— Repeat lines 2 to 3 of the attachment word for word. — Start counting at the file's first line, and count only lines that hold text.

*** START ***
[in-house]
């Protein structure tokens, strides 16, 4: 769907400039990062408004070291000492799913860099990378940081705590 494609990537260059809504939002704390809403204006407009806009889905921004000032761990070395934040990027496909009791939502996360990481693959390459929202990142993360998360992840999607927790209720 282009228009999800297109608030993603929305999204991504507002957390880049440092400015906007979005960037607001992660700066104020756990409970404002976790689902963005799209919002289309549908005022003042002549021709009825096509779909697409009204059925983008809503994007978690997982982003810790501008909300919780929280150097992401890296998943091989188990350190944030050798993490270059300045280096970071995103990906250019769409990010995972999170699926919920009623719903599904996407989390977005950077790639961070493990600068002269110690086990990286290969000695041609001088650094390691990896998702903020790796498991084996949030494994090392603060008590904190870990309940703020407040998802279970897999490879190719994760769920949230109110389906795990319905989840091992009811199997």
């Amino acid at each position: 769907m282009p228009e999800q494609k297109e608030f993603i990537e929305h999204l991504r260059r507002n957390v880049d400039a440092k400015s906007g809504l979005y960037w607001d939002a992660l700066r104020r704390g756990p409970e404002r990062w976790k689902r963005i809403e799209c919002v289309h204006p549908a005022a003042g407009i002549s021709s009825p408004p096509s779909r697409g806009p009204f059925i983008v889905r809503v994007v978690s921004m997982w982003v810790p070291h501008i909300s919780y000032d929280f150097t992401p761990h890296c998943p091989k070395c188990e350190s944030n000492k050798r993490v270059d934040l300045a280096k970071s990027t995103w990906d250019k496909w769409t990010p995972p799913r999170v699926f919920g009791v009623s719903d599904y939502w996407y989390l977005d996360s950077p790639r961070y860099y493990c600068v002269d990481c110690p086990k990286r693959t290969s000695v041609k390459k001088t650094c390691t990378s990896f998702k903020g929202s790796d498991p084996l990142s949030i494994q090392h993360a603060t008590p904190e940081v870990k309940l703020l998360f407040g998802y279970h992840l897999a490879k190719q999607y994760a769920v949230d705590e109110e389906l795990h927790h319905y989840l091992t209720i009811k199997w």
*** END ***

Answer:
């Protein structure tokens, strides 16, 4: 769907400039990062408004070291000492799913860099990378940081705590 494609990537260059809504939002704390809403204006407009806009889905921004000032761990070395934040990027496909009791939502996360990481693959390459929202990142993360998360992840999607927790209720 282009228009999800297109608030993603929305999204991504507002957390880049440092400015906007979005960037607001992660700066104020756990409970404002976790689902963005799209919002289309549908005022003042002549021709009825096509779909697409009204059925983008809503994007978690997982982003810790501008909300919780929280150097992401890296998943091989188990350190944030050798993490270059300045280096970071995103990906250019769409990010995972999170699926919920009623719903599904996407989390977005950077790639961070493990600068002269110690086990990286290969000695041609001088650094390691990896998702903020790796498991084996949030494994090392603060008590904190870990309940703020407040998802279970897999490879190719994760769920949230109110389906795990319905989840091992009811199997």
């Amino acid at each position: 769907m282009p228009e999800q494609k297109e608030f993603i990537e929305h999204l991504r260059r507002n957390v880049d400039a440092k400015s906007g809504l979005y960037w607001d939002a992660l700066r104020r704390g756990p409970e404002r990062w976790k689902r963005i809403e799209c919002v289309h204006p549908a005022a003042g407009i002549s021709s009825p408004p096509s779909r697409g806009p009204f059925i983008v889905r809503v994007v978690s921004m997982w982003v810790p070291h501008i909300s919780y000032d929280f150097t992401p761990h890296c998943p091989k070395c188990e350190s944030n000492k050798r993490v270059d934040l300045a280096k970071s990027t995103w990906d250019k496909w769409t990010p995972p799913r999170v699926f919920g009791v009623s719903d599904y939502w996407y989390l977005d996360s950077p790639r961070y860099y493990c600068v002269d990481c110690p086990k990286r693959t290969s000695v041609k390459k001088t650094c390691t990378s990896f998702k903020g929202s790796d498991p084996l990142s949030i494994q090392h993360a603060t008590p904190e940081v870990k309940l703020l998360f407040g998802y279970h992840l897999a490879k190719q999607y994760a769920v949230d705590e109110e389906l795990h927790h319905y989840l091992t209720i009811k199997w």